Alopecia areata is a condition that causes hair to fall out in small patches, which can be unnoticeable. These patches may connect, however, and then become noticeable. The condition develops when the immune system attacks the hair follicles, resulting in hair loss.
Sudden hair loss may occur on the scalp and in some cases the eyebrows, eyelashes, and face, as well as other parts of the body. It can also develop slowly and recur after years between instances.
The condition can result in total hair loss, called alopecia Universalis, and it can prevent hair from growing back. When hair does grow back, it’s possible for the hair to fall out again. The extent of hair loss and regrowth varies from person to person.
There’s currently no cure for alopecia areata. However, there are treatments that may help hair grow back more quickly and that can prevent future hair loss, as well as unique ways to cover up hair loss. Resources are also available to help people cope with stress related to hair loss.
What causes alopecia areata?
Current evidence suggests that alopecia areata is caused by an abnormality in the immune system that damages hair follicles. This particular abnormality leads to autoimmunity, a misguided immune system that tends to attack its own body. As a result, the immune system attacks particular tissues of the body. In alopecia areata, for unknown reasons, the body’s own immune system attacks the hair follicles and disrupts normal hair formation. Biopsies of affected skin show immune lymphocytes penetrating into the hair bulb of the hair follicles.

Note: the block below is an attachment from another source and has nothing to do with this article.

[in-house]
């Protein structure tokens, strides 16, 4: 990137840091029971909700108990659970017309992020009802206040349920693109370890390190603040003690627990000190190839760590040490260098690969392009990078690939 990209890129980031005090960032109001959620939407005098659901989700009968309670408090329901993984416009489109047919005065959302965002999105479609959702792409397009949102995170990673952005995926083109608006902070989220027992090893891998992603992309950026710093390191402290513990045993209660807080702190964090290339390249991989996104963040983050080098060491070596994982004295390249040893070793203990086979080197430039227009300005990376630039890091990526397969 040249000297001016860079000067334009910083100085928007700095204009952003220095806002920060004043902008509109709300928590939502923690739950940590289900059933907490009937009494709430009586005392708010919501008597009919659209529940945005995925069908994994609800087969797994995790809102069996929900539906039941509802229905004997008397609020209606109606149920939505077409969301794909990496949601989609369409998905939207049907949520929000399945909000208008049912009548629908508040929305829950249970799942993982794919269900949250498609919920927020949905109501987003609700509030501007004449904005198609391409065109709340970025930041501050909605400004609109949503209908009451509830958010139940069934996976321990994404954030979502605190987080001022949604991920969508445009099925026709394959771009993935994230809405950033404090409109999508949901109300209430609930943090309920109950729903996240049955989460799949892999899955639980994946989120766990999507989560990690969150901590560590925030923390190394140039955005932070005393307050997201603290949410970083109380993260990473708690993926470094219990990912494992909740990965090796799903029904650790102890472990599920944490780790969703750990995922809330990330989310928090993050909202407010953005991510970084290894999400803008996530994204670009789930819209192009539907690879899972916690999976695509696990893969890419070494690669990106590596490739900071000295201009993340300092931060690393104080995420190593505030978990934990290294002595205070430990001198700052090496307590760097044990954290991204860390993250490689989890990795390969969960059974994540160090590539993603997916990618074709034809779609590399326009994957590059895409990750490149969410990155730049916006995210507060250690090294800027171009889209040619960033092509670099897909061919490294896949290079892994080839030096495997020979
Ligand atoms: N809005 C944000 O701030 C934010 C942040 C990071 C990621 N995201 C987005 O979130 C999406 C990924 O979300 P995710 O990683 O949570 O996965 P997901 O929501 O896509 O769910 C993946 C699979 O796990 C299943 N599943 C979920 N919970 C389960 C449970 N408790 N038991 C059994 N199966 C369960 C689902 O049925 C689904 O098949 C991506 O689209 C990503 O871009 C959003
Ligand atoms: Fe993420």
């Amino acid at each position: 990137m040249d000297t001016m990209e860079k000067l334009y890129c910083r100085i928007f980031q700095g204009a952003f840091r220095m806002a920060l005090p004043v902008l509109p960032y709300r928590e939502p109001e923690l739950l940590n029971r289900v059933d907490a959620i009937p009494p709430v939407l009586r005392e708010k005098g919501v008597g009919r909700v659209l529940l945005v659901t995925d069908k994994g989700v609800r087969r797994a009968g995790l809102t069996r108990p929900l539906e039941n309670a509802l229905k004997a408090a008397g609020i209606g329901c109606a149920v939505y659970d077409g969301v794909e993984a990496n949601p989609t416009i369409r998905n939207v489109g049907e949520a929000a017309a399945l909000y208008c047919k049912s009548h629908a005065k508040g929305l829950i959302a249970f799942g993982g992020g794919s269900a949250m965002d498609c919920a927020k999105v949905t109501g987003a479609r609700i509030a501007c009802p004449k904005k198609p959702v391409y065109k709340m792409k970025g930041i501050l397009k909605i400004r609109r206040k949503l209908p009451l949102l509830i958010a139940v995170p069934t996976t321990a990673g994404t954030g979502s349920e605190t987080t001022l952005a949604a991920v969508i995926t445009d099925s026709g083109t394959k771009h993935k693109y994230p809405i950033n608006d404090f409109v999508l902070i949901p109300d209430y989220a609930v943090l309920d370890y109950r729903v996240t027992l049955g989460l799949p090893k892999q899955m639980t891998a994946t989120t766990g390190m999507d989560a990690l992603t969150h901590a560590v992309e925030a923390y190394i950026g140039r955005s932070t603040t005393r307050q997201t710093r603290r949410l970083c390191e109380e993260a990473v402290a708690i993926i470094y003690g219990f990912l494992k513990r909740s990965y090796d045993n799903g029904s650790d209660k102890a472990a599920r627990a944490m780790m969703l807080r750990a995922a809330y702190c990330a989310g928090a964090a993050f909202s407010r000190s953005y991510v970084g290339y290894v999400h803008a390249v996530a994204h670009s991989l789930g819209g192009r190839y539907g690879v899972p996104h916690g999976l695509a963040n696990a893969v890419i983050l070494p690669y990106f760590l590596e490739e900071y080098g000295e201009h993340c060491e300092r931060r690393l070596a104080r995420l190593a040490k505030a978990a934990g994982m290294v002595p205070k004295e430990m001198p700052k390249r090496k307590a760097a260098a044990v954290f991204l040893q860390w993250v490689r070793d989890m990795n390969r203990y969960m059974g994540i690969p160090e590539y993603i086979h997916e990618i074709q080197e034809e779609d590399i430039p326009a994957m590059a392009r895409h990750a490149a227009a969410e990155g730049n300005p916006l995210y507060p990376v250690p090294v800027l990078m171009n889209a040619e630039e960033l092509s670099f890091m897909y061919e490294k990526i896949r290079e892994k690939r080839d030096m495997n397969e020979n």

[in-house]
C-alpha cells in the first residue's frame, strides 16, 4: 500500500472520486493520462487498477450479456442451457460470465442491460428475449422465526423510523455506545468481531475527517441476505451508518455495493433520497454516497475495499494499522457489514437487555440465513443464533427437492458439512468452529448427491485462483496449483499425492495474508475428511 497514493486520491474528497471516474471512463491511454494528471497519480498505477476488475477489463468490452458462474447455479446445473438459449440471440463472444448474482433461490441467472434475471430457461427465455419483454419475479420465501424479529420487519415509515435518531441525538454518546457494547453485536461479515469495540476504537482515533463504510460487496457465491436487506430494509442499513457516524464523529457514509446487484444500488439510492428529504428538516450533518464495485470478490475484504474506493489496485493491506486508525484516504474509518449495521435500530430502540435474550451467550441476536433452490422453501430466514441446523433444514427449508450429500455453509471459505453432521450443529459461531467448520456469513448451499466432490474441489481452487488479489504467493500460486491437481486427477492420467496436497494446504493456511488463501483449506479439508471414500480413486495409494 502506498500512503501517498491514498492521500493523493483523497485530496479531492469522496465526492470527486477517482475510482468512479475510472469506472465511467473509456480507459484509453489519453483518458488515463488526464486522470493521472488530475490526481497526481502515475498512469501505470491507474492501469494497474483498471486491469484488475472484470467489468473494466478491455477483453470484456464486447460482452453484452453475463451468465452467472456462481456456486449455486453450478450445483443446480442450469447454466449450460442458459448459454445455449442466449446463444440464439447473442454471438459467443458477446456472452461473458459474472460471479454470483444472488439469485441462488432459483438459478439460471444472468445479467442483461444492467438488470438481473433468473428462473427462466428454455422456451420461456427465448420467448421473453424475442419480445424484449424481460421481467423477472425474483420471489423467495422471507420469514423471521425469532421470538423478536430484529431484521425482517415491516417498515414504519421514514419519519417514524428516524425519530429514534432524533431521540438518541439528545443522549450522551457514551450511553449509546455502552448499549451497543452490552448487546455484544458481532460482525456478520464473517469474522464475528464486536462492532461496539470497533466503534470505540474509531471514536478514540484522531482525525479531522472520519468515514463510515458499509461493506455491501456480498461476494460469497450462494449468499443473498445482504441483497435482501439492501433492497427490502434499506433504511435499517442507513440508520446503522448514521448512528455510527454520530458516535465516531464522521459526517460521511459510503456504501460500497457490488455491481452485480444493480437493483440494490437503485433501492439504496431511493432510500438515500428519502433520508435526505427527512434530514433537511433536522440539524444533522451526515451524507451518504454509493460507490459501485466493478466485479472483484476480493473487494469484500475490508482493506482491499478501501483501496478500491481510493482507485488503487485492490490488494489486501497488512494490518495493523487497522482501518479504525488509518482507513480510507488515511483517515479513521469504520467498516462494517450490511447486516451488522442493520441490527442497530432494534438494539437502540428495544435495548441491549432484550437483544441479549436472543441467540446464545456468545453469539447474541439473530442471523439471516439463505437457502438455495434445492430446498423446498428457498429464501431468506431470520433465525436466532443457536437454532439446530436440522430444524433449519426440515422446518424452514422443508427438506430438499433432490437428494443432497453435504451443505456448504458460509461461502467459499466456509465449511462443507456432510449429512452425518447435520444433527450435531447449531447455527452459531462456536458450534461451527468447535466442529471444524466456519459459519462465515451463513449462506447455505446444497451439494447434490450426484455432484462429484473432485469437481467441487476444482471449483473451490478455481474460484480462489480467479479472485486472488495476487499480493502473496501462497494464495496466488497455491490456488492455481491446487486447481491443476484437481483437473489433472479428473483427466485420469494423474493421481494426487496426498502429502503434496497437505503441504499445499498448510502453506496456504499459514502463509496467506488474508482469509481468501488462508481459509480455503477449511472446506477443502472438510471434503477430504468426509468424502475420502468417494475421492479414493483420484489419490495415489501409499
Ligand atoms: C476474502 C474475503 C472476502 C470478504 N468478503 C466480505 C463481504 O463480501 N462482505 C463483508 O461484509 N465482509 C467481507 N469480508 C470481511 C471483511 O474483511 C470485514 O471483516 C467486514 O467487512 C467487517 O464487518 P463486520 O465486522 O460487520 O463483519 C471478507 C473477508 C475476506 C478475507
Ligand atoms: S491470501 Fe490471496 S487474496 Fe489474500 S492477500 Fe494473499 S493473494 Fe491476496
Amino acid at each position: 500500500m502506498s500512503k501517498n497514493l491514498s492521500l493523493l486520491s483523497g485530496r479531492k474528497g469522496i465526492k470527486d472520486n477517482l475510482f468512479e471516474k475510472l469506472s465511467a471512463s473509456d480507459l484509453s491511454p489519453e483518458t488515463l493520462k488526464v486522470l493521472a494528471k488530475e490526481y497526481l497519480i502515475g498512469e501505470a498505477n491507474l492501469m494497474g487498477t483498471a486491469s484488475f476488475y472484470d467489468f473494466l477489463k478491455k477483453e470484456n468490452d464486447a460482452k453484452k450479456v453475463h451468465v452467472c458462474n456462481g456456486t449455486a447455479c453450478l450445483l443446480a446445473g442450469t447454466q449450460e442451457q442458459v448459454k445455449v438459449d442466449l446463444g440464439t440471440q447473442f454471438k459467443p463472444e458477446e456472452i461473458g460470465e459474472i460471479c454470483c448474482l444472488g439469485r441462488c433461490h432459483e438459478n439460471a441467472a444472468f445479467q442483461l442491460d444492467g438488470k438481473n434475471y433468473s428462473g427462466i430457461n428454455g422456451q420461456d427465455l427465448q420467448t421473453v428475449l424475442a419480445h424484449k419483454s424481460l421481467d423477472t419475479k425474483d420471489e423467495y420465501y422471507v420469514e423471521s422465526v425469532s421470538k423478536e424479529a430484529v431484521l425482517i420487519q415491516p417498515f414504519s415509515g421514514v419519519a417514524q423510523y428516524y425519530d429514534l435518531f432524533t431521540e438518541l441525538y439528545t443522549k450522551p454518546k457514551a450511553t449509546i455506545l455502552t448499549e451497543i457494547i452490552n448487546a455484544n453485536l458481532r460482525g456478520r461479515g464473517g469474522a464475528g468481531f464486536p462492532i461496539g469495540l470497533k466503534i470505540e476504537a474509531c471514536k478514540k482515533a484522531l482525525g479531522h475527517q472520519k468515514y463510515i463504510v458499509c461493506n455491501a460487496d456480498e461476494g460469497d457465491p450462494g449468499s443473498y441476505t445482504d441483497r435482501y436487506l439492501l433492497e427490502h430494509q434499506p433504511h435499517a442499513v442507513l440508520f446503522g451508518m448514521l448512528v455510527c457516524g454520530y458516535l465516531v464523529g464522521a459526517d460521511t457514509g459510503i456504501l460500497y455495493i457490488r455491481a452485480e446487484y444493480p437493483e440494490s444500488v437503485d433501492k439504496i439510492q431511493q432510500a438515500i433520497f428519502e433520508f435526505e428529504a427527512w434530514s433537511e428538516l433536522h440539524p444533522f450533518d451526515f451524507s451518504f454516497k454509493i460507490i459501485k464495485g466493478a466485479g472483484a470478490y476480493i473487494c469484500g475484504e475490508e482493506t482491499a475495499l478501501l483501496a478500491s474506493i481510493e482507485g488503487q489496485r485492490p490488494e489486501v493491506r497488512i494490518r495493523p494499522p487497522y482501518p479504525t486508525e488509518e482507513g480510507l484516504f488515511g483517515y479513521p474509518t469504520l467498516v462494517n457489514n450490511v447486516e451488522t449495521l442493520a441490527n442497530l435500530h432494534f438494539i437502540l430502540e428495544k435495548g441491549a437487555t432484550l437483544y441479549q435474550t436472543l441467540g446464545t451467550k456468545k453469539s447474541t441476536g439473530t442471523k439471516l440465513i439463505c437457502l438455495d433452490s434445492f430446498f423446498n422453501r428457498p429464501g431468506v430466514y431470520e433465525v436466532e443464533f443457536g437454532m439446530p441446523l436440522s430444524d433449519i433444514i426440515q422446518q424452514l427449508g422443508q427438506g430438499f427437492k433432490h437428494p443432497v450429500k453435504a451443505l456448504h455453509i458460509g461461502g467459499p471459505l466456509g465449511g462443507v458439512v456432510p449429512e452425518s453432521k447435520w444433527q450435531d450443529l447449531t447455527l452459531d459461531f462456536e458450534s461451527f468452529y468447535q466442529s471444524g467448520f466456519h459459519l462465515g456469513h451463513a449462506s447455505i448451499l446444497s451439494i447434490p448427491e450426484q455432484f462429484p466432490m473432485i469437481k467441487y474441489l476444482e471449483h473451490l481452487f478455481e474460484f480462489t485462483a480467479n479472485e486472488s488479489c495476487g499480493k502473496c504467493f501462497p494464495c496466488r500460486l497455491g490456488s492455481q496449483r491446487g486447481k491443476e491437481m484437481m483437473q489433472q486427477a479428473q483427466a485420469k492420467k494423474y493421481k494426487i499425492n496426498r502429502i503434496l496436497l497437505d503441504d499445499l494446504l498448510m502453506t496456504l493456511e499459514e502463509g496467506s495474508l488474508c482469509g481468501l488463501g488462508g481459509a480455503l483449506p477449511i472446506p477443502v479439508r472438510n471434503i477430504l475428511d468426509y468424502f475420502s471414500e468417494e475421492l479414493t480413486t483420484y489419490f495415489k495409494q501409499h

Alopecia areata is occasionally associated with other autoimmune conditions such as.
rheumatoid arthritis, and
The diagnosis or treatment of these diseases is unlikely to affect the course of alopecia areata.
Sometimes, alopecia areata occurs within family members, suggesting the role of genes.
What Symptoms of Alopecia?
The main and often the only symptom of alopecia is hair loss. You may notice:
Small bald patches on your scalp or other parts of your body
Patches may get larger and grow together into a bald spot
Hair grows back in one spot and falls out in another
You lose a lot of hair over a short time
More hair loss in cold weather
Fingernails and toenails become red, brittle, and pitted
The bald patches of skin are smooth, with no rash or redness. But you may feel a tingling, itching, or burning sensation on your skin right before the hair falls out.
Alopecia Treatment :
Some patches of hair loss will spontaneously regrow hair without treatment.
Most patients and families, however, are interested in trying treatments to speed up hair regrowth. The selection of treatment depends on the age of the patient, how widespread the hair loss is, how long the hair loss has been present, and other medical problems.
Pediatric dermatologists at Nationwide Children’s may recommend the following treatment options: topical steroids, injections of steroids, topical minoxidil (Rogaine), topical irritants and immunotherapy, or pills that turn down the immune system.